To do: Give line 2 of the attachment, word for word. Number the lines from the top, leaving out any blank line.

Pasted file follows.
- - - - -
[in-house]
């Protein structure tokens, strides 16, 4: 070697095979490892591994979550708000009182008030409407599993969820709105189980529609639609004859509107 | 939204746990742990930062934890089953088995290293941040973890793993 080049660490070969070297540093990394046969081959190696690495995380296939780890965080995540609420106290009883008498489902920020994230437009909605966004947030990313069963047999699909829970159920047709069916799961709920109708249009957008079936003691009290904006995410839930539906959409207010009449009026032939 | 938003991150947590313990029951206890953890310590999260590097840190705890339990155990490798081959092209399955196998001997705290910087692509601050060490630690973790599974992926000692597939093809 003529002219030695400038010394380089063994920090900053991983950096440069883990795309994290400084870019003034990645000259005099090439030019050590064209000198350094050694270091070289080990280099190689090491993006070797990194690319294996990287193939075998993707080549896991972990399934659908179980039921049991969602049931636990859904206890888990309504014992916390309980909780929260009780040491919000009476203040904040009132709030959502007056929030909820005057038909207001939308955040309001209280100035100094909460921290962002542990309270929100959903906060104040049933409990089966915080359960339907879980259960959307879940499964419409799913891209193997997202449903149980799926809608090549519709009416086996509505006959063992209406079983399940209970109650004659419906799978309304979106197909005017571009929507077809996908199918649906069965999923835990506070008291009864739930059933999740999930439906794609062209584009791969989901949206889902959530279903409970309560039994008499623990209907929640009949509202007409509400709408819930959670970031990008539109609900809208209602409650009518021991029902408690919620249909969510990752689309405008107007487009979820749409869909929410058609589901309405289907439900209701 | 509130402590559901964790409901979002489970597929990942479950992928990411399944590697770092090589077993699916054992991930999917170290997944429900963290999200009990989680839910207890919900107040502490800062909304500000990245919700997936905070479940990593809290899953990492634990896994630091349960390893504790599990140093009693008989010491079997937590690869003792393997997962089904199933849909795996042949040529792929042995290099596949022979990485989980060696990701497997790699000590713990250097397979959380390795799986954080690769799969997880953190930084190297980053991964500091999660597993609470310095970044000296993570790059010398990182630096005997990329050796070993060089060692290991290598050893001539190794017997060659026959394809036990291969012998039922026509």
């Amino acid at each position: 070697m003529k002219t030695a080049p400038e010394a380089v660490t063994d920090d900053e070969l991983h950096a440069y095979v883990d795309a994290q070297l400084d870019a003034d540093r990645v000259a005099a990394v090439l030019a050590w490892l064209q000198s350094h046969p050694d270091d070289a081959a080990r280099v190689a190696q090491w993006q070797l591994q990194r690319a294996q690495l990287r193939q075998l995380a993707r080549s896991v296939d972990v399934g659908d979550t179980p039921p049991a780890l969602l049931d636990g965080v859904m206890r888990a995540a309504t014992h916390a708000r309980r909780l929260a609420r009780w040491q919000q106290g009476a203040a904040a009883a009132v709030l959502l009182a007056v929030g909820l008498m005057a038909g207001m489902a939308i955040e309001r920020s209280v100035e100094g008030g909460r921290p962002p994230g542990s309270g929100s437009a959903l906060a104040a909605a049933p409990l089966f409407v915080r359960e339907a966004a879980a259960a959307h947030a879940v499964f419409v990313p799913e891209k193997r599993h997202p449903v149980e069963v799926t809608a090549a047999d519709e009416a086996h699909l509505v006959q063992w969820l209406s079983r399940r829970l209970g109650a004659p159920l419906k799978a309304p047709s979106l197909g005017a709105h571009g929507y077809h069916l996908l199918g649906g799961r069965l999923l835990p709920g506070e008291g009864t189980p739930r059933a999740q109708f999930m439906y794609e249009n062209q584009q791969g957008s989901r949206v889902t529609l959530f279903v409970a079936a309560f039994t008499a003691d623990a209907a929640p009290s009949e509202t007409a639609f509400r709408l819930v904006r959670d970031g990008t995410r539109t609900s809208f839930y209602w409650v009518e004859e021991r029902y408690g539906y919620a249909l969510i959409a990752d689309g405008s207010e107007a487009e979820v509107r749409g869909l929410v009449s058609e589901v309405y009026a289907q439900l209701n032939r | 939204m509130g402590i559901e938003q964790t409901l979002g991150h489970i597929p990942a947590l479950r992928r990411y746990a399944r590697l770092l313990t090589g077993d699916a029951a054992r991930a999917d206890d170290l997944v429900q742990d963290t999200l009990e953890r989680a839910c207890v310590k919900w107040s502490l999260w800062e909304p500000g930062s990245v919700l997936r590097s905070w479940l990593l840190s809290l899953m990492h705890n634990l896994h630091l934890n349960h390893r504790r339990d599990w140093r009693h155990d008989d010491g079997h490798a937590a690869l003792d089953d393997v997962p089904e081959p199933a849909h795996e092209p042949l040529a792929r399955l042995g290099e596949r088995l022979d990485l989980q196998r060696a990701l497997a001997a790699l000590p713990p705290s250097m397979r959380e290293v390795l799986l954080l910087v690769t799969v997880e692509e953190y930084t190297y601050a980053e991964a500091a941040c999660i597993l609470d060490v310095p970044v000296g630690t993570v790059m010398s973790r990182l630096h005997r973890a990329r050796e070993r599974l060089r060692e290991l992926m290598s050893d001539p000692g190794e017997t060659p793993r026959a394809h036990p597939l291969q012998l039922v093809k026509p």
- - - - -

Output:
């Protein structure tokens, strides 16, 4: 070697095979490892591994979550708000009182008030409407599993969820709105189980529609639609004859509107 | 939204746990742990930062934890089953088995290293941040973890793993 080049660490070969070297540093990394046969081959190696690495995380296939780890965080995540609420106290009883008498489902920020994230437009909605966004947030990313069963047999699909829970159920047709069916799961709920109708249009957008079936003691009290904006995410839930539906959409207010009449009026032939 | 938003991150947590313990029951206890953890310590999260590097840190705890339990155990490798081959092209399955196998001997705290910087692509601050060490630690973790599974992926000692597939093809 003529002219030695400038010394380089063994920090900053991983950096440069883990795309994290400084870019003034990645000259005099090439030019050590064209000198350094050694270091070289080990280099190689090491993006070797990194690319294996990287193939075998993707080549896991972990399934659908179980039921049991969602049931636990859904206890888990309504014992916390309980909780929260009780040491919000009476203040904040009132709030959502007056929030909820005057038909207001939308955040309001209280100035100094909460921290962002542990309270929100959903906060104040049933409990089966915080359960339907879980259960959307879940499964419409799913891209193997997202449903149980799926809608090549519709009416086996509505006959063992209406079983399940209970109650004659419906799978309304979106197909005017571009929507077809996908199918649906069965999923835990506070008291009864739930059933999740999930439906794609062209584009791969989901949206889902959530279903409970309560039994008499623990209907929640009949509202007409509400709408819930959670970031990008539109609900809208209602409650009518021991029902408690919620249909969510990752689309405008107007487009979820749409869909929410058609589901309405289907439900209701 | 509130402590559901964790409901979002489970597929990942479950992928990411399944590697770092090589077993699916054992991930999917170290997944429900963290999200009990989680839910207890919900107040502490800062909304500000990245919700997936905070479940990593809290899953990492634990896994630091349960390893504790599990140093009693008989010491079997937590690869003792393997997962089904199933849909795996042949040529792929042995290099596949022979990485989980060696990701497997790699000590713990250097397979959380390795799986954080690769799969997880953190930084190297980053991964500091999660597993609470310095970044000296993570790059010398990182630096005997990329050796070993060089060692290991290598050893001539190794017997060659026959394809036990291969012998039922026509």